Further complicating matters was the ongoing conflict in Spain, which pitted Socialist and Anarchist Internationalists and the Conservative Kingdom. Some delegates from the FTE, Spain’s main Socialist group, were present, but the Anarchist FRE-AIT remained aligned with the First International and its anarchist wing. FTE representatives were outlawed in France, so the delegates were hidden. Seven FRE-AIT members were arrested on their entry to France.

In reality, the Congresses settled on two very similar programmes and are today considered the Second International as a whole; the Marxists agreed on an eight-hour workday, support for the Federation in the Spanish Civil War, night work, improved labour conditions for women and children and the abolition of permanent armies, while the Possibilists agreed on similar labour legislations, support for the FTE, universal suffrage and added the means of creating a permanent congress of autonomous socialist and workers groups. One decision that would have a great impact was the designation of May 1st as International Worker's Day, which remains the case to this day. The two would keep meeting and would continue until the Turbulence, and would have a significant impact on the Socialist movements across the world. The British Marxist and revolutionary socialist scene tended to be smaller than the TUC-affiliated delegation, but some 20 made the trip, including Keir Hardie, representing the Scottish Labour in the Scottish NDP and The Bloomsbury Socialist Society, an affiliated group of the Progressives in London. 59 members made the trip to Paris for the Possibilist Congress, including several Union bosses, Annie Besant and Henry Hyndman, who created a large kerfuffle about ‘validities of mandates’ for the two Congresses to merge. Hyndman was, theoretically, the most important Socialist in Britain but was disliked by nearly everyone in British Socialism. His attempts to unify Socialism in Britain under his leadership had irked some, and his position as the most famous Socialist and most experienced Socialist stifled the ability of, well, someone other than him to be in charge. Short version, Britain wouldn’t have a Socialist Party until Hyndman slung his hook, as he was the natural leader until he... wasn’t. The Second International’s twin congresses did bring everyone involved into the same location, however, and allowed the Social Democrats of Britain, scattered about the country within and outside of the emerging Liberal Democratic Party, to all discuss aims and strategy.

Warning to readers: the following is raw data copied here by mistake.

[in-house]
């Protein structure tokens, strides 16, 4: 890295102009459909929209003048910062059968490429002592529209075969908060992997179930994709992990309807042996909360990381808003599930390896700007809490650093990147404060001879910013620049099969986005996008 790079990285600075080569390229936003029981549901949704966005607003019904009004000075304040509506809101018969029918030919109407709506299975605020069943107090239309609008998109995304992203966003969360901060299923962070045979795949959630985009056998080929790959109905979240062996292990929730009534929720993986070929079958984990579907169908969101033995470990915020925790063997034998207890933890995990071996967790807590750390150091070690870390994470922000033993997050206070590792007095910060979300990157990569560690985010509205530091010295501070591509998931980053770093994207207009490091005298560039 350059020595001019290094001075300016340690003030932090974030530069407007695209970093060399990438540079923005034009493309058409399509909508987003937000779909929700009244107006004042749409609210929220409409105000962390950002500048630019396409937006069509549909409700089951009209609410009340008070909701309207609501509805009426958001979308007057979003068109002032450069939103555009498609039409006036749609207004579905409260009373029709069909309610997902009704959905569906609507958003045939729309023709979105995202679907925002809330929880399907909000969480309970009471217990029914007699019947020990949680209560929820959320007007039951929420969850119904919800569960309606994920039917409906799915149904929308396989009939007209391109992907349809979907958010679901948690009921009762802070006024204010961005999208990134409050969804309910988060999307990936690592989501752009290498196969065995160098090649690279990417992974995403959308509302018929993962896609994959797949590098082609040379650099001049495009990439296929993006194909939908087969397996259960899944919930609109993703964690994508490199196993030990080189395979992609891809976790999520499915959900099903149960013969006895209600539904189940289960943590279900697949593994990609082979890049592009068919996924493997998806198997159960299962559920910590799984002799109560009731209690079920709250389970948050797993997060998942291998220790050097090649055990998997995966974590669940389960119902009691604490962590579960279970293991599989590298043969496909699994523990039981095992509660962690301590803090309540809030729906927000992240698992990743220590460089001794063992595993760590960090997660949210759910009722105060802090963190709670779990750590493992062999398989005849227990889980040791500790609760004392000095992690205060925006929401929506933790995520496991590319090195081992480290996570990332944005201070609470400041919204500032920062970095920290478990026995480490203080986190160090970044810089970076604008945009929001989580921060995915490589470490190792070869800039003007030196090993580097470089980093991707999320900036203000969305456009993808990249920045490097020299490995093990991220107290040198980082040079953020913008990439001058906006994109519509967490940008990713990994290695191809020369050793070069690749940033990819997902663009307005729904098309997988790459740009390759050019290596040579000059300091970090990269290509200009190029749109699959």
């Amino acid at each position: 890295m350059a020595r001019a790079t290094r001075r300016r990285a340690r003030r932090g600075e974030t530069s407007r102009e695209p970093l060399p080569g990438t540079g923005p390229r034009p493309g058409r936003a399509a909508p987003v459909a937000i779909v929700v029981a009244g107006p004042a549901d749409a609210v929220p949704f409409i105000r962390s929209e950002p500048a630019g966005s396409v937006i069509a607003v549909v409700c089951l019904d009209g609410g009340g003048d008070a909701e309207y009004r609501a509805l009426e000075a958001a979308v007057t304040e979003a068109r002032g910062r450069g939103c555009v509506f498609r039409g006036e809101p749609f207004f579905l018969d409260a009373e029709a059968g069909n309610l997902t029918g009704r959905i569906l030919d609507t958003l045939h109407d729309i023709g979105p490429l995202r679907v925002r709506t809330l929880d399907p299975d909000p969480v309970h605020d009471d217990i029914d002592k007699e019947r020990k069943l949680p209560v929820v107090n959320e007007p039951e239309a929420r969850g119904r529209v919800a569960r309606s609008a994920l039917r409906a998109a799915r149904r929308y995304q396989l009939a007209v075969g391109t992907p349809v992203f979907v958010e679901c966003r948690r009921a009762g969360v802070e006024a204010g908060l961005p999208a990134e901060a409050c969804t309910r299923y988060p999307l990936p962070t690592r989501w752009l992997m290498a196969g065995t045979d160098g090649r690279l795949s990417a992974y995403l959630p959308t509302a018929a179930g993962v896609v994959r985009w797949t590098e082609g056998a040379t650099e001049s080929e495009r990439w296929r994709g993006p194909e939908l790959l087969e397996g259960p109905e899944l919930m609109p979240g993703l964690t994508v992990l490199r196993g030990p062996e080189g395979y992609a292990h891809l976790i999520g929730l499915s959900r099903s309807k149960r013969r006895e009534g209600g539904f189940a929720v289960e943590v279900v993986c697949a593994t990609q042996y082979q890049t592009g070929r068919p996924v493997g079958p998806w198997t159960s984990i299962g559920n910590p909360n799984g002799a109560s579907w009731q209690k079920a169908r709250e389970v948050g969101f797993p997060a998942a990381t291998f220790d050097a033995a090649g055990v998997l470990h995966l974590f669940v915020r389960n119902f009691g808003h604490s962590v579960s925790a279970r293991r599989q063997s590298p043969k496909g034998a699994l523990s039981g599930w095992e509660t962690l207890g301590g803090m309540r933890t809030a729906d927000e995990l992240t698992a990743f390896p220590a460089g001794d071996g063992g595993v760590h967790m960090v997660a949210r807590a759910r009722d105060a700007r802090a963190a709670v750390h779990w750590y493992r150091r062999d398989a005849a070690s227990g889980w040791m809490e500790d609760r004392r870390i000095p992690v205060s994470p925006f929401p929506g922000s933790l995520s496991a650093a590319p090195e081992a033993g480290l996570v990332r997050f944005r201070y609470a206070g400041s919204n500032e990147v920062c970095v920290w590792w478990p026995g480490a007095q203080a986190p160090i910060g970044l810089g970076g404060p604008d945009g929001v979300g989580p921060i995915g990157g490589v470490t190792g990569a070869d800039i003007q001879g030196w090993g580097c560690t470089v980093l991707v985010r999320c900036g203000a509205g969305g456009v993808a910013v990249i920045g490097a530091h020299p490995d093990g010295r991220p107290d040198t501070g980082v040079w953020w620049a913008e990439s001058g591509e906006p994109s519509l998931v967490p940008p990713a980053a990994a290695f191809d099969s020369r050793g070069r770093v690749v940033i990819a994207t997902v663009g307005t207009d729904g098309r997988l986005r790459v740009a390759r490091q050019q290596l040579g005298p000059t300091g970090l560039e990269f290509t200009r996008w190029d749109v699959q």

Six main groups constituted the broad definition of "Socialism" in Britain in 1889, which would have to be negotiated to create a coherent Socialist movement that could challenge Parliamentary or State Elections: Trade Unionists, Marxists, Anarchists, Scientific Socialists, Christian Socialists and the Cooperative Movement. A further group, the Georgists, were considered part of the Socialists Movement but a separate (and in truth, more successful) element that would align totally with the Liberal-Democratic Movement, mainly because of Ireland. Consequently, the Cooperative Movement became allied with Georgism and National Democracy in Ireland and Scotland, with Horace Plunkett, a cooperative advocate, especially making a name for himself within the Irish National Democratic movement. Liberal Democratic Parties at State Level dominated the 1888 Cooperative Congress, with Senator George F.S Robinson being selected as President of the Congress, a sign that Parliamentary Liberalism and the Cooperative Movement's alliance remained in Liberal Democratic circles, rather than Independent or Socialist ones. Candidates completely aligned with and funded by Trade Unions, usually taking the moniker Independent Labour or Radical-Labour, were usually considered more Moderate and aligned with the Democratic Caucus as well, and were usually either moderate trade unionists, Georgists or Christian Socialists.